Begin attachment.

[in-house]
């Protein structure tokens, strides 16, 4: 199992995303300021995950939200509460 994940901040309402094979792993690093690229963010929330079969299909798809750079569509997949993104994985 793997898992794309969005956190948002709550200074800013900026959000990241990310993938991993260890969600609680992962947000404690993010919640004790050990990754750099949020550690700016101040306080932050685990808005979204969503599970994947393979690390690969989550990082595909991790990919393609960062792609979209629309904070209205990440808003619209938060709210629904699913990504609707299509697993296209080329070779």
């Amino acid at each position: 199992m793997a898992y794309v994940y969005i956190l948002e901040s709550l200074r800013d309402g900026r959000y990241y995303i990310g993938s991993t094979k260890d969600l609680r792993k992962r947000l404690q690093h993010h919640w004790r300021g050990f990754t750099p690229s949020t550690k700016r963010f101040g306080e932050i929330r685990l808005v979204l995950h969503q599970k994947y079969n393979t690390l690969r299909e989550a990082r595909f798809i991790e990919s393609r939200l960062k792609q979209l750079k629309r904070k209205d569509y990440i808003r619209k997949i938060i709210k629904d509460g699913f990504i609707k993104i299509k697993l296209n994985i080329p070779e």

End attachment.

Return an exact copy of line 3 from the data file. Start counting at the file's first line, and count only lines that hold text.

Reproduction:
């Amino acid at each position: 199992m793997a898992y794309v994940y969005i956190l948002e901040s709550l200074r800013d309402g900026r959000y990241y995303i990310g993938s991993t094979k260890d969600l609680r792993k992962r947000l404690q690093h993010h919640w004790r300021g050990f990754t750099p690229s949020t550690k700016r963010f101040g306080e932050i929330r685990l808005v979204l995950h969503q599970k994947y079969n393979t690390l690969r299909e989550a990082r595909f798809i991790e990919s393609r939200l960062k792609q979209l750079k629309r904070k209205d569509y990440i808003r619209k997949i938060i709210k629904d509460g699913f990504i609707k993104i299509k697993l296209n994985i080329p070779e």